Childcare ratios 'could hit nurseries in poor areas'
- 3 March 2013
- From the section Education & Family
Plans in England to increase the child to nursery worker ratio could lead to a two-tier system, with a drop in quality in poor areas, a charity warns.
The Daycare Trust says nurseries in disadvantaged areas, where lower fees are charged, are more likely to raise childcare ratios.
The charity also suggested increasing childcare ratios was risky.
The government says the changes are not compulsory and it wants to improve the quality and affordability of childcare.
It is due to make a further announcement on affordability soon.
But it had argued that relaxing the staff to child ratios for certain age groups could enable nurseries to reduce their costs and therefore be more affordable, and has proposed allowing the ratio of staff to children aged two to three to be raised from one to four, to one to six.
But the charity, which recently merged with the Family and Parenting Institute, says plans to alter ratios are likely to "exacerbate differences in quality that affect low income groups".
This is because providers in most disadvantaged areas unlikely to be able to command the kind of high nursery fees that are charged in more affluent areas, it says.
As a result, it argues, children from low income families are more likely to be cared for by providers who are looking after more children per member of staff.
Chief executive Anand Shukla said: "The proposed changes to ratios will foster a two-tier quality system because parents can only choose the best childcare they can afford.
"We know from our focus groups that parents want generous ratios. Parents on higher incomes will demand that providers stick with generous ratios, but parents on low incomes won't have that choice.
"The result will be that children from low income families will be more likely to receive childcare from providers with the highest ratios and get less attention and support from staff."
He added that there was a vicious circle where parents, particularly those on low incomes, found that working did not make financial sense because of the high cost of childcare.
'Jumping for joy'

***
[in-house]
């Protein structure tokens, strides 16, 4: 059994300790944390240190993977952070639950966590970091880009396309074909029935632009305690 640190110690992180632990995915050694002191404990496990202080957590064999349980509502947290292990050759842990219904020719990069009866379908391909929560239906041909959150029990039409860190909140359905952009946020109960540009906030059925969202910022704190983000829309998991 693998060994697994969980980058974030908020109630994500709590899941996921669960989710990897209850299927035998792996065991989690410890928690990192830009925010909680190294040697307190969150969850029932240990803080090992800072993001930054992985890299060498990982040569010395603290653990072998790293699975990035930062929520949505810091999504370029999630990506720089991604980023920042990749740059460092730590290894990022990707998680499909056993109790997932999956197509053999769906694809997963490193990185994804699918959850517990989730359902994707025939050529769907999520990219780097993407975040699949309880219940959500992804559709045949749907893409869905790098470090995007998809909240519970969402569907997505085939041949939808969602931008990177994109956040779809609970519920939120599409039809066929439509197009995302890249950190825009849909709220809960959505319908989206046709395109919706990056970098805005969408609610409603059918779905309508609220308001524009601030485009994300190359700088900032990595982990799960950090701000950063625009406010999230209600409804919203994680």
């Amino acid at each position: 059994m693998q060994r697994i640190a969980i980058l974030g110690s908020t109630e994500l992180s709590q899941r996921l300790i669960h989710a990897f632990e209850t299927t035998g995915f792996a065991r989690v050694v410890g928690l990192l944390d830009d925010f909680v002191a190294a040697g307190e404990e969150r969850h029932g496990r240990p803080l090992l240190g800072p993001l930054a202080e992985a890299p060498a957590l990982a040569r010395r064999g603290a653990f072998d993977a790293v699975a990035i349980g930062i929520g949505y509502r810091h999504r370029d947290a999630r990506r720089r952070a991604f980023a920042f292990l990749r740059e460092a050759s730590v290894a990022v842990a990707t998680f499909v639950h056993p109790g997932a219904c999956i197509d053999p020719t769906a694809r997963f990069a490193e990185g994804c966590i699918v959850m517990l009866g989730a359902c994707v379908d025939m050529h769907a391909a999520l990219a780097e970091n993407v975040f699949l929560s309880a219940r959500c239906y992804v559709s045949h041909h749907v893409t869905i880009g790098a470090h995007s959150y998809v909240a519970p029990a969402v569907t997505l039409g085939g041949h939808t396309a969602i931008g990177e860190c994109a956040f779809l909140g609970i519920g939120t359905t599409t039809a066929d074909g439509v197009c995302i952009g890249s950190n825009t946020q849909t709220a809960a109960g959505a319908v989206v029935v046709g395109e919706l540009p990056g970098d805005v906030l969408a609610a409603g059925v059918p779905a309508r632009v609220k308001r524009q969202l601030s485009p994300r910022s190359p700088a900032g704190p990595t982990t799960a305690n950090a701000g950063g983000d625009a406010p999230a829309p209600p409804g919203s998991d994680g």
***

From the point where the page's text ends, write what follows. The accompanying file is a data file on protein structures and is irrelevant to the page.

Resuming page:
The charity's analysis of childcare costs suggests they are continuing to rise across the board. Next week it is set to give further details of how prices have risen across the board.
The warning comes after the Pre-School Learning Alliance condemned the planned changes at a conference on childcare.
Its chief executive Neil Leitch said: "Never in the past 12 years have I seen so much hostility towards a single initiative as this one. Why? Because we believe it entirely conflicts with the aim of putting the child first."
He said a recent survey for his organisation had found that 94% of group day care providers thought the quality of their childcare would diminish if ratios were altered.
"Yet, you would think that given around 70% of costs relate to staff wages, providers would be rushing out of their nursery doors jumping for joy at the prospect of increasing revenue - but it's the reverse."
The Department for Education stressed that the more flexible ratios would only be possible where there were highly qualified staff.
A spokesman said: "We are reforming the childcare system so that providers have more flexibility when they have highly qualified staff and childminders are better supported.
"Ratio changes, which are not compulsory, will allow providers to have the flexibility to increase pay for better qualified workers.
"High quality providers will be able to expand and more childminders will enter the market - this will mean parents have more affordable childcare.
"Ofsted will be the only arbiter of quality, removing any council duplication. As a result more taxpayers' money will go to the frontline.
"We want to help working families with costs and accessibility, and will make an announcement soon."